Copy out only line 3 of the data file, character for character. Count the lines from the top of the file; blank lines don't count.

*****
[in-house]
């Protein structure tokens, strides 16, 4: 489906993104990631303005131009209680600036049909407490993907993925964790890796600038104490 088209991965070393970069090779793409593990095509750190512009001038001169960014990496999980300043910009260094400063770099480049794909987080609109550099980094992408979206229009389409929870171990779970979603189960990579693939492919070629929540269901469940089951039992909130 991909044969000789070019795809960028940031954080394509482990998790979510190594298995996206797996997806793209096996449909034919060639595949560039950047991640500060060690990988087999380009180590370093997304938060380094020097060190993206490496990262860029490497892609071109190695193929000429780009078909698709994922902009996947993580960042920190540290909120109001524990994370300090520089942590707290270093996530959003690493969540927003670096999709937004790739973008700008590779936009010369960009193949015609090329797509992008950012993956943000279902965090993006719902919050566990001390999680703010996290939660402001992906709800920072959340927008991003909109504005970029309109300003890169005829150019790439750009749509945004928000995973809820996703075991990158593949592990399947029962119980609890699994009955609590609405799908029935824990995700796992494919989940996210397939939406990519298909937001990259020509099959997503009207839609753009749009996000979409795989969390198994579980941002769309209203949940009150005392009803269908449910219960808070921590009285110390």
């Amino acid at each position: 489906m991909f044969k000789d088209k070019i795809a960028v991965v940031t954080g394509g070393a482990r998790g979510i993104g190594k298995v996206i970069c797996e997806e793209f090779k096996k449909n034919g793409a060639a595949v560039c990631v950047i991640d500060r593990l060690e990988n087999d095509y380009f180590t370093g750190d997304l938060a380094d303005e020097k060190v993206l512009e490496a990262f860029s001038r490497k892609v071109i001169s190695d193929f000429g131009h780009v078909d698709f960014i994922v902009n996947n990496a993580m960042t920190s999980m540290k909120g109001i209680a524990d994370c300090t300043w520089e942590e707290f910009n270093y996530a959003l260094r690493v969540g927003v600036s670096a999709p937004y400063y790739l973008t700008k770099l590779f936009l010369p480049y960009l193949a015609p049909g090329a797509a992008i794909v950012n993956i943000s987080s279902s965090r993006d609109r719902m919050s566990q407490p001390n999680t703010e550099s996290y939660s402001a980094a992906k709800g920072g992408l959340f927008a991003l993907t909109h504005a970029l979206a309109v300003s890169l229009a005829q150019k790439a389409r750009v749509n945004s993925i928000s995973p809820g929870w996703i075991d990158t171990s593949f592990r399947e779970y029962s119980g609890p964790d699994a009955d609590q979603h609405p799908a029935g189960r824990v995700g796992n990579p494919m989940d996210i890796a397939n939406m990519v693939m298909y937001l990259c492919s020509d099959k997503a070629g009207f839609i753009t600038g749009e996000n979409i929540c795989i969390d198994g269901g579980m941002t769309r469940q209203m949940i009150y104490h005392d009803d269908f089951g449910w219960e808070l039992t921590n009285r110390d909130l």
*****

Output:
């Amino acid at each position: 489906m991909f044969k000789d088209k070019i795809a960028v991965v940031t954080g394509g070393a482990r998790g979510i993104g190594k298995v996206i970069c797996e997806e793209f090779k096996k449909n034919g793409a060639a595949v560039c990631v950047i991640d500060r593990l060690e990988n087999d095509y380009f180590t370093g750190d997304l938060a380094d303005e020097k060190v993206l512009e490496a990262f860029s001038r490497k892609v071109i001169s190695d193929f000429g131009h780009v078909d698709f960014i994922v902009n996947n990496a993580m960042t920190s999980m540290k909120g109001i209680a524990d994370c300090t300043w520089e942590e707290f910009n270093y996530a959003l260094r690493v969540g927003v600036s670096a999709p937004y400063y790739l973008t700008k770099l590779f936009l010369p480049y960009l193949a015609p049909g090329a797509a992008i794909v950012n993956i943000s987080s279902s965090r993006d609109r719902m919050s566990q407490p001390n999680t703010e550099s996290y939660s402001a980094a992906k709800g920072g992408l959340f927008a991003l993907t909109h504005a970029l979206a309109v300003s890169l229009a005829q150019k790439a389409r750009v749509n945004s993925i928000s995973p809820g929870w996703i075991d990158t171990s593949f592990r399947e779970y029962s119980g609890p964790d699994a009955d609590q979603h609405p799908a029935g189960r824990v995700g796992n990579p494919m989940d996210i890796a397939n939406m990519v693939m298909y937001l990259c492919s020509d099959k997503a070629g009207f839609i753009t600038g749009e996000n979409i929540c795989i969390d198994g269901g579980m941002t769309r469940q209203m949940i009150y104490h005392d009803d269908f089951g449910w219960e808070l039992t921590n009285r110390d909130l």